Both tests become more difficult to pass with higher flow rates. As a manufacturer, we respect the local codes and standards.  It is why we test our products to all applicable standards.

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A Two-Pronged Approach to Pretreatment Saved Lawrence & Memorial Hospital Thousands

Lawrence & Memorial HospitalHospitals and other health care facilities often operate extensive commercial kitchens. But unlike restaurants, hotels and other foodservice establishments, hospitals face additional cost-control, sanitation and operational challenges.

They have one or more commercial kitchens that may feed effluent into plumbing systems that run for hundreds or thousands of feet before exiting the building. 

Hospitals also operate on a 24/7 basis, requiring them to keep downtime to a minimum. They don’t close for holidays, and their kitchens must keep operating matter what.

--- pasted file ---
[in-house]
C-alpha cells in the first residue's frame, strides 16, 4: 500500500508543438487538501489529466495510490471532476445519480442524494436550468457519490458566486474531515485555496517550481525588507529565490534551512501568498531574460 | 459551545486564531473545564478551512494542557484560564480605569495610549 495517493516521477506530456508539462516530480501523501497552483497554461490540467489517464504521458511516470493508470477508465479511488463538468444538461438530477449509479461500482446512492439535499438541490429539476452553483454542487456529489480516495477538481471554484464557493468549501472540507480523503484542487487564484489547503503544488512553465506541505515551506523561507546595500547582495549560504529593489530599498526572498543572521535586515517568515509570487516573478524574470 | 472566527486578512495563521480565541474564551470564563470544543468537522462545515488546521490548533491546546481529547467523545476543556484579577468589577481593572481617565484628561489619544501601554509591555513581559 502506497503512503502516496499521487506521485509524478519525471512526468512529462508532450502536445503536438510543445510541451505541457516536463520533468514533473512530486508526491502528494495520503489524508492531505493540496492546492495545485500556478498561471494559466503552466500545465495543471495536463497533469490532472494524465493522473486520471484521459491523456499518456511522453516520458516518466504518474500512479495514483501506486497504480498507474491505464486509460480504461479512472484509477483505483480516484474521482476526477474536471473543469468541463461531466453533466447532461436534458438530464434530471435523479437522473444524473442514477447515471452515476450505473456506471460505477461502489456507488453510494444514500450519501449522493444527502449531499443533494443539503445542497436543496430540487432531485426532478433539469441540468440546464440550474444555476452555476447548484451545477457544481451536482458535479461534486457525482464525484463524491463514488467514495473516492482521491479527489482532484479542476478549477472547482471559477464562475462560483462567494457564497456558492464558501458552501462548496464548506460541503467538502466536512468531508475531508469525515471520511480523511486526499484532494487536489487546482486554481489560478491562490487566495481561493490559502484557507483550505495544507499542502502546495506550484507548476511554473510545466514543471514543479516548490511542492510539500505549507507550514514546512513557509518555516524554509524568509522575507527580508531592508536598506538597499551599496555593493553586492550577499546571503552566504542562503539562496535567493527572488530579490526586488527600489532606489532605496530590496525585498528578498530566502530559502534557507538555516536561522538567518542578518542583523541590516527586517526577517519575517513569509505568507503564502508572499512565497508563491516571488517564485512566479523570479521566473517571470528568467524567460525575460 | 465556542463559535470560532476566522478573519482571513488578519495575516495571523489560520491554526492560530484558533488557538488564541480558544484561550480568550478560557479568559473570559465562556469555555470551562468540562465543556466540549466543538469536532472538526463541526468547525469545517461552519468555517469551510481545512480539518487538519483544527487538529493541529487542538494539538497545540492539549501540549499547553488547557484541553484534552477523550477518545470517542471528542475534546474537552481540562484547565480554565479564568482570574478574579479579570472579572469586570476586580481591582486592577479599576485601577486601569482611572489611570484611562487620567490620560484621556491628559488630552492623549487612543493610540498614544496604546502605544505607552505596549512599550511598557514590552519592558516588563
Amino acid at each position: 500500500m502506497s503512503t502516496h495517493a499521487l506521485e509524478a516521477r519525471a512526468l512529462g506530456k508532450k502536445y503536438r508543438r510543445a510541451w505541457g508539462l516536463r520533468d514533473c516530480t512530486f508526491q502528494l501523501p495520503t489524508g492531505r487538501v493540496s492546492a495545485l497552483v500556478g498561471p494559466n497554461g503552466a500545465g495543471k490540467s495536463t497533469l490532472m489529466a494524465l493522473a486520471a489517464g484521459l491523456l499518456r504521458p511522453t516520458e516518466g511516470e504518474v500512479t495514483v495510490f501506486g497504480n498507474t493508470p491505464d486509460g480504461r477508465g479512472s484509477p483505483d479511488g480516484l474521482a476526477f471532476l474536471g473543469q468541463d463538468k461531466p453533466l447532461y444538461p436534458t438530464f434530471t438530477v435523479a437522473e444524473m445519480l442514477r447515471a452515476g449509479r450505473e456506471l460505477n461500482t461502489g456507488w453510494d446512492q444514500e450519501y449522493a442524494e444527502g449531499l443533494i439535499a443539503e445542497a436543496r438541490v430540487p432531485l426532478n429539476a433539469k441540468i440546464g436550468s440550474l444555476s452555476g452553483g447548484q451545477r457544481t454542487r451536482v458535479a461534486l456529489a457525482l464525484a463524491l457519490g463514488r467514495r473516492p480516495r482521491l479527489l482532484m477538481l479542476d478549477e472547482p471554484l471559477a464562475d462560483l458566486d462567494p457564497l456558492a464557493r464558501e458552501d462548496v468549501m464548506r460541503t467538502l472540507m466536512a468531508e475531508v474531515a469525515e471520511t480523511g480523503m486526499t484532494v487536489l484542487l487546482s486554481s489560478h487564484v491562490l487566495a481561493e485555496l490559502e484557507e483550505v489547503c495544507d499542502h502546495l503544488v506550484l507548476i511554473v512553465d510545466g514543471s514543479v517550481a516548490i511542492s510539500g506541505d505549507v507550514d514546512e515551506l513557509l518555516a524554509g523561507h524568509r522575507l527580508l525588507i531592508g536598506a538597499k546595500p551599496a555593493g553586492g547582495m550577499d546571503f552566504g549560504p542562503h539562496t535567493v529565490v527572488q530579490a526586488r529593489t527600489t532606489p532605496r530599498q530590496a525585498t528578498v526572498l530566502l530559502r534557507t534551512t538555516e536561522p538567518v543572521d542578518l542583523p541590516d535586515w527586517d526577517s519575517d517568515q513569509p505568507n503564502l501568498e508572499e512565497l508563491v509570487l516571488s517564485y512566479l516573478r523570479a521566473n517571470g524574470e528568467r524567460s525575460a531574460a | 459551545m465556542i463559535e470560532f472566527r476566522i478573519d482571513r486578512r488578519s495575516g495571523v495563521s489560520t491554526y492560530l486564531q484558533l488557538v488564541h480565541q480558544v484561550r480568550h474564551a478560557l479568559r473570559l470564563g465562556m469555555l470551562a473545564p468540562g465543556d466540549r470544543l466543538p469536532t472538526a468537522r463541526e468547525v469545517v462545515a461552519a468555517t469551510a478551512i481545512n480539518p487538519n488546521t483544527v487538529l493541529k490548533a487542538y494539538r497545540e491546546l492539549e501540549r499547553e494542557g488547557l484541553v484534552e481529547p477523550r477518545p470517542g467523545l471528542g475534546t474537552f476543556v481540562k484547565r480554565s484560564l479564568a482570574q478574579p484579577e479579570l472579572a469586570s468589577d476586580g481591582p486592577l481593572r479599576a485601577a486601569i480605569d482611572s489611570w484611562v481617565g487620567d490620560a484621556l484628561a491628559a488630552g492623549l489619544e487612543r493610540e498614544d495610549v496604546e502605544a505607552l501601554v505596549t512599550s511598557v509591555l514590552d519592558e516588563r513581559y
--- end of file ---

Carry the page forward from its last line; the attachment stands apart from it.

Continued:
These factors mean that hospitals face unique pretreatment challenges. Facility managers and engineers must carefully consider their pretreatment technology, or risk high-cost repairs and even breakdowns that could threaten the health of patients and workers.

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The Curious Case of the Smelly Blob

I’m not fond of unsolved mysteries. When a service contractor stumped us with a problem in the late 1990s, the issue nagged at me.

The contractor told us about gelatinous masses building up in a handful of grease separators. The masses smelled terrible, he said, and the separators had surprisingly low water input flows.

We tried figuring out what the gel was. We ran tests in our lab. We looked online. We consulted wastewater treatment professionals and scientists. We couldn’t come up with anything.

Whenever I thought about the gel, I kept picturing the monster from the 1958 cinematic classic, The Blob.